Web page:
Evaluating a Mindfulness Meditation Smartphone App among Chronic Pain Patients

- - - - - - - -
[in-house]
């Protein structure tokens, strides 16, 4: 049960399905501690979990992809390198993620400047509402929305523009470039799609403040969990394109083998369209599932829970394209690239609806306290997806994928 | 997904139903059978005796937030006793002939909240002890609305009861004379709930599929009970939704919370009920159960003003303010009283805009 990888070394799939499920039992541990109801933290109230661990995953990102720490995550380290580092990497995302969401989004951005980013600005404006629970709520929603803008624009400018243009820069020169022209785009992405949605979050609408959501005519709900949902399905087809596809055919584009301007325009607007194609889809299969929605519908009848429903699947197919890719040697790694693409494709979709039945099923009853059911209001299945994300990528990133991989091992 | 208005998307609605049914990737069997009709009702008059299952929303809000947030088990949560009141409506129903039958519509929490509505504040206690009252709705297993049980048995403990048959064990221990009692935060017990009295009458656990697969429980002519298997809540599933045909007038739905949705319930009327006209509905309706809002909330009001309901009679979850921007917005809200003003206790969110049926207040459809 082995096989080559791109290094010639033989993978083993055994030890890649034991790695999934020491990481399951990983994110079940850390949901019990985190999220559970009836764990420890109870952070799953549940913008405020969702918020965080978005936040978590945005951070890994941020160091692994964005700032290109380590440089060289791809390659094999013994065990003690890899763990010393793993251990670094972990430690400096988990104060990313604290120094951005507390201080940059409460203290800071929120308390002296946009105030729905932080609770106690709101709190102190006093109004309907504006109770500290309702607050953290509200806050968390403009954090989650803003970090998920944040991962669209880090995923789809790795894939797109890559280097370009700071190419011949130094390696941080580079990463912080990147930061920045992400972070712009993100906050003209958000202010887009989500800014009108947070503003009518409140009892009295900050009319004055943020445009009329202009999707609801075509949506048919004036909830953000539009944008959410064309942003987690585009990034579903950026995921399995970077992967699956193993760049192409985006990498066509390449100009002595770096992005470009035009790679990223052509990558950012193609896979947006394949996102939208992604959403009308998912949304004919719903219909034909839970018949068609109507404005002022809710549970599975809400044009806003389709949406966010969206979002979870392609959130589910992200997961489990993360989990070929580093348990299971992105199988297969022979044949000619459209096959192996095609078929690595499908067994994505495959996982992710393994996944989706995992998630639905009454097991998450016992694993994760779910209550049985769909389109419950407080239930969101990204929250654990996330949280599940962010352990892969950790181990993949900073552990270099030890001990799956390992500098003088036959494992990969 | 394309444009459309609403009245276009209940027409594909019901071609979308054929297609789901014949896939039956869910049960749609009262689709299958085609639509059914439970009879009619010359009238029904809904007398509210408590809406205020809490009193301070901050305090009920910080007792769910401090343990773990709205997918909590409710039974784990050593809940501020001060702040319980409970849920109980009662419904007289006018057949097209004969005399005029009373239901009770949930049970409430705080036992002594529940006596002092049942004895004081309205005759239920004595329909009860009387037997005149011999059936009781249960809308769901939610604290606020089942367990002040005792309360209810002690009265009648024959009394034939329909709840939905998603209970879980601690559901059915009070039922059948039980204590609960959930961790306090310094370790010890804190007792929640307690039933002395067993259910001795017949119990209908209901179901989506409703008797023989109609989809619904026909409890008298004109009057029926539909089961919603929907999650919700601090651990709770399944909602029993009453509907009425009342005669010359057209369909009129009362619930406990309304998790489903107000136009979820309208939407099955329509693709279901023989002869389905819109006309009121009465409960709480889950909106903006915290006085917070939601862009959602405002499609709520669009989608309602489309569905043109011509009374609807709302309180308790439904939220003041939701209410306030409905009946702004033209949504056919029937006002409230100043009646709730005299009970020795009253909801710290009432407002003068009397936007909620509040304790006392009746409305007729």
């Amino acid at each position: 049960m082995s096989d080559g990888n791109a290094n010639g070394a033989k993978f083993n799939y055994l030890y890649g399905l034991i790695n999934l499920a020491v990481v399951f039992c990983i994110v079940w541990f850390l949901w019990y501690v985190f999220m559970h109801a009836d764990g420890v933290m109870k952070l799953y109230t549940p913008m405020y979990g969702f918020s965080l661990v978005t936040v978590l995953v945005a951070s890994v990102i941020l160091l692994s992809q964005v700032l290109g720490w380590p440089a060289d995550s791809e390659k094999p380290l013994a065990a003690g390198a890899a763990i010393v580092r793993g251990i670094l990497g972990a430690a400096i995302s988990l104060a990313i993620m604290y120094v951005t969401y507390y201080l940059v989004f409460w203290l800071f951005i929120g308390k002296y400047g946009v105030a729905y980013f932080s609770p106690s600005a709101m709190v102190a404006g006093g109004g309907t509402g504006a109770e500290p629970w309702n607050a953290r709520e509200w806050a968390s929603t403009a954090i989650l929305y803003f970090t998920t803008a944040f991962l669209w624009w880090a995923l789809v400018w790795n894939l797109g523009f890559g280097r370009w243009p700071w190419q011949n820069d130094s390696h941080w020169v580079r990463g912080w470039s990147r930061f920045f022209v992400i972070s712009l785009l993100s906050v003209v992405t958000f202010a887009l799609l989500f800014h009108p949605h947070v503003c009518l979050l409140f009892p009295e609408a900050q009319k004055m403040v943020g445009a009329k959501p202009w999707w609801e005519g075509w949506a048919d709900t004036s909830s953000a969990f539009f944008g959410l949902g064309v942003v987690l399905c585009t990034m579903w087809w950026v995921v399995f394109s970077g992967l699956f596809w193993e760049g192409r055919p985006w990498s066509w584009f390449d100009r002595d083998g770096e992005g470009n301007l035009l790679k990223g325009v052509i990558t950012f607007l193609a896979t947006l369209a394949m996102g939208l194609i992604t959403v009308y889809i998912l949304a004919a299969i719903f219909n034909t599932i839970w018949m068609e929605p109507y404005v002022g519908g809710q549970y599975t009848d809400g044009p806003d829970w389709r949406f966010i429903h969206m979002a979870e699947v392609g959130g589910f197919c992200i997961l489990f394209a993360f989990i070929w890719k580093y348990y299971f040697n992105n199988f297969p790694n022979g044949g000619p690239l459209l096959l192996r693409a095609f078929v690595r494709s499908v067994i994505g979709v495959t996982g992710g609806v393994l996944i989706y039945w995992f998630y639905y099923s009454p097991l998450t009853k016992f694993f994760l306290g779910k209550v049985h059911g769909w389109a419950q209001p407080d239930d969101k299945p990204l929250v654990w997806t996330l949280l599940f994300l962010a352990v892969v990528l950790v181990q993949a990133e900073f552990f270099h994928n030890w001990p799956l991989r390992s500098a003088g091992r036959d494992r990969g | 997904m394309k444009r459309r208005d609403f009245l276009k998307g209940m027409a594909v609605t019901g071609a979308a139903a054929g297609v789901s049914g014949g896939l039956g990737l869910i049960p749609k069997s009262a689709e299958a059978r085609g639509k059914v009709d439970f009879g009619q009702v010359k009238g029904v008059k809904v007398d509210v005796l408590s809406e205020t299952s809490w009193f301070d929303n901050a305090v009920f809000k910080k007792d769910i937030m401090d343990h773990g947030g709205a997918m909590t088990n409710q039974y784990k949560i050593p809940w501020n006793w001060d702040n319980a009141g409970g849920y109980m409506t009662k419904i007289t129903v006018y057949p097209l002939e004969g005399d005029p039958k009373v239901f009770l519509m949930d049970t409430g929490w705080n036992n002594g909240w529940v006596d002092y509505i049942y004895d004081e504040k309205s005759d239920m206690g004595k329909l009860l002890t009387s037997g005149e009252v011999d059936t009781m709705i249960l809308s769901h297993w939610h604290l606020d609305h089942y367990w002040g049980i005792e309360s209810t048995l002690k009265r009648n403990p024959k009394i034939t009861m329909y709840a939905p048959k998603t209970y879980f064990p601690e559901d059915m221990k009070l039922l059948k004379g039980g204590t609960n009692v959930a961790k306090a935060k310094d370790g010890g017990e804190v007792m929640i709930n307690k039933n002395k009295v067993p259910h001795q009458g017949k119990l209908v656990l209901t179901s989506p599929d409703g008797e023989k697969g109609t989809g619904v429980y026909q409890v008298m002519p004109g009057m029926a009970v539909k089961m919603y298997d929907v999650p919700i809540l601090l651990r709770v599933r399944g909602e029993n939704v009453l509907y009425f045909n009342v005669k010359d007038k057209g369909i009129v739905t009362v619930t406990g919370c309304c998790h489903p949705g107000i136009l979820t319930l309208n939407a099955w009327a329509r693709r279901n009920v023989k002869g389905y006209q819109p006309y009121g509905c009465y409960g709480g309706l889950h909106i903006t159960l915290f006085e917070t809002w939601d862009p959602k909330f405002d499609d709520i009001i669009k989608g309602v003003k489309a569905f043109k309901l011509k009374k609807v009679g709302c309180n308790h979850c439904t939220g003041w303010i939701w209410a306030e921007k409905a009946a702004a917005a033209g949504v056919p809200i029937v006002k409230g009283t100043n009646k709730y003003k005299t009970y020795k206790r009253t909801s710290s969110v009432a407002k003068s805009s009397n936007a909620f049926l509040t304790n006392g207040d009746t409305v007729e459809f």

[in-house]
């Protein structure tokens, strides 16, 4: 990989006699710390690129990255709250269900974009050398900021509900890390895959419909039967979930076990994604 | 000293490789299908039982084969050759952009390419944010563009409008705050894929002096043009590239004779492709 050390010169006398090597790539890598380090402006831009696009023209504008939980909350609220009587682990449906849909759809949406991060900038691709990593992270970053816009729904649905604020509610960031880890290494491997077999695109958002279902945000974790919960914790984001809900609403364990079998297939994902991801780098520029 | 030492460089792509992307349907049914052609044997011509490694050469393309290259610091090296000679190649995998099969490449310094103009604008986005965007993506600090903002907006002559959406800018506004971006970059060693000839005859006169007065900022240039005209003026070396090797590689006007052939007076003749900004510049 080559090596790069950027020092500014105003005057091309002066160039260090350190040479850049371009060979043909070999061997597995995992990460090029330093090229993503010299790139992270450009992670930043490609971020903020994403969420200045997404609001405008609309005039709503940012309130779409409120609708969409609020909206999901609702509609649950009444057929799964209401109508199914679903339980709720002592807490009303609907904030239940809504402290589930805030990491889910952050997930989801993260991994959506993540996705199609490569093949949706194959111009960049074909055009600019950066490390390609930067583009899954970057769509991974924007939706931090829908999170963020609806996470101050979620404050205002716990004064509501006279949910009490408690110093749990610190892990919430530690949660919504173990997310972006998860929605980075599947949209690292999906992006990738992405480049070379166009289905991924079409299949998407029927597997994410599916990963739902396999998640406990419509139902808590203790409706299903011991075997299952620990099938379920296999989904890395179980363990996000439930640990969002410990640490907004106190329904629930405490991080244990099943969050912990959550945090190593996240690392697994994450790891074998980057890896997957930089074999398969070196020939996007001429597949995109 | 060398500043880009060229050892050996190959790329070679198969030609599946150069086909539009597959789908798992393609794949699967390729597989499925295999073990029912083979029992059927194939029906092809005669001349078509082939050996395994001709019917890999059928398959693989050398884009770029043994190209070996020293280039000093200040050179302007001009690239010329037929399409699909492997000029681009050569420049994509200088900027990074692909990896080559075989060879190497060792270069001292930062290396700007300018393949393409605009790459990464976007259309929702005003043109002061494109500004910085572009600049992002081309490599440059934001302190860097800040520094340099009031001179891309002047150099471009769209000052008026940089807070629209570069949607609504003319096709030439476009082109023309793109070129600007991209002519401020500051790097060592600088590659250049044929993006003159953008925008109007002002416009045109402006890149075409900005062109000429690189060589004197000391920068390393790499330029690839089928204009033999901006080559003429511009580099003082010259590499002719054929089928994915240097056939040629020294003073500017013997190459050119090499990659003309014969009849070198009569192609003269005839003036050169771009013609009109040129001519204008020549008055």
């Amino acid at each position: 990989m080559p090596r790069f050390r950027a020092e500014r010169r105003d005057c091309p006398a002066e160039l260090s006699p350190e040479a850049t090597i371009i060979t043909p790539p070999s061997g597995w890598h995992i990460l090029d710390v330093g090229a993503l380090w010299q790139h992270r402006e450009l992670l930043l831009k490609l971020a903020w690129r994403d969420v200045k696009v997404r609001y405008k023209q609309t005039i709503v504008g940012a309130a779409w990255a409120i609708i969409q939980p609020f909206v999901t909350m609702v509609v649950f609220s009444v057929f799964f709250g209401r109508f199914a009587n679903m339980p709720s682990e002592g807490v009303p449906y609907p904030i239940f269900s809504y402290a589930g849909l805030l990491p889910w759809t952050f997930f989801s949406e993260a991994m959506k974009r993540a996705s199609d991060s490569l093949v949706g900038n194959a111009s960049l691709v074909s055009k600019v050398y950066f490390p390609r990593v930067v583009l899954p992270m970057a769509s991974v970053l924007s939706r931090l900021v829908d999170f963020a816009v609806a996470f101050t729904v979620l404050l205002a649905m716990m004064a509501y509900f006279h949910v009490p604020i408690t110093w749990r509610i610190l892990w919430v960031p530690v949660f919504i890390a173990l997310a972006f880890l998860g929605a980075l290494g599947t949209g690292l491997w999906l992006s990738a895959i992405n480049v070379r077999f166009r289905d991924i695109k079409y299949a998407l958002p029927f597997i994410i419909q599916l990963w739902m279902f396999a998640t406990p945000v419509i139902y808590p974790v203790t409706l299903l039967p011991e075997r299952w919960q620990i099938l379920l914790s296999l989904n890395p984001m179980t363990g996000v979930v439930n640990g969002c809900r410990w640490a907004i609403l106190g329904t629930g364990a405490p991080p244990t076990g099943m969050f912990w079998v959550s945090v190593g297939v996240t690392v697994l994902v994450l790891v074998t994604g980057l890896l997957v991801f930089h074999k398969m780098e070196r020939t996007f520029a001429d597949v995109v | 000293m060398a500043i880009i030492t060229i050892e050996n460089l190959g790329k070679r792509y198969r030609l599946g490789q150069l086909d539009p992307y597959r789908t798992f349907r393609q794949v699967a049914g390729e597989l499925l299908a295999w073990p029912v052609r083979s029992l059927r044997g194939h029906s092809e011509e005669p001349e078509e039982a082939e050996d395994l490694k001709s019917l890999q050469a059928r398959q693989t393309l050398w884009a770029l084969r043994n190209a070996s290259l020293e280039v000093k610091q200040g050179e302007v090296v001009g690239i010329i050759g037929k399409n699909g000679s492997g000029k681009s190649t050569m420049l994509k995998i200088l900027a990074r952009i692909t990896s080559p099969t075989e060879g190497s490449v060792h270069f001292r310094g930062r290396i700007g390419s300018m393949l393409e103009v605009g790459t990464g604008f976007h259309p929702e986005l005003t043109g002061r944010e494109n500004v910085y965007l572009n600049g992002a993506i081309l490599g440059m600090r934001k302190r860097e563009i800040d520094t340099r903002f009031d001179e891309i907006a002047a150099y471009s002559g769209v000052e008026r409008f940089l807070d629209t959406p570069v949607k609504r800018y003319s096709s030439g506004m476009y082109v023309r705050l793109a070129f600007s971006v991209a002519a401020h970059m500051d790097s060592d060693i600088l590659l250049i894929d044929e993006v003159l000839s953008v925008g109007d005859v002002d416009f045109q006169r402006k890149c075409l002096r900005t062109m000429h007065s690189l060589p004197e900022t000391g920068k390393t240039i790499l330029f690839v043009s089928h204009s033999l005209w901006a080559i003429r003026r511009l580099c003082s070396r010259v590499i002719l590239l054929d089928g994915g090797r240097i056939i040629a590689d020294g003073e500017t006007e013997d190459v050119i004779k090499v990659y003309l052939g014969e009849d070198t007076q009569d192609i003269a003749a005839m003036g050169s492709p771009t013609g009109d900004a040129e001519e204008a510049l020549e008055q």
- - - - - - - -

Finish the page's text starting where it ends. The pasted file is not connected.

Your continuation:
Objectives: The objectives of this four-week randomized controlled pilot study were to determine, adjunctive to standard of care, which group (Headspace or Waitlist Control [WLC]) reported a greater improvement in pain-related physical functioning, an increase in mindfulness, and a decrease in aberrant medication related behavior from baseline to post-assessment among individuals with chronic low back or neck pain. Methods: Participants were recruited from a specialty pain clinic who reported chronic low back or neck pain for more than three months. Fifty-nine participants were randomized to Headspace (n = 29) or a WLC group (n = 30). Participants completed online assessments at two time points, baseline and post-assessment at week 4. Results: Analyses indicated no significant Group x Time interaction effects for pain-related physical functioning, mindfulness, or aberrant medication related behavior. Exploratory correlational analyses indicated no significant linear associations between total Headspace sessions completed and change scores in the outcome variables. Similarly, no significant linear associations were observed between total minutes of Headspace completed and change scores in the outcome variables. Conclusions: Overall, the non-significant findings may be related to the small sample size and low observed power. As a result of these limitations, the findings from this pilot study are insufficient to definitively add to the literature on mindfulness. The lack of power signals a demand for future research with larger samples in order to determine feasibility and acceptability of delivering a mindfulness meditation app adjunctive to standard of care for chronic pain populations.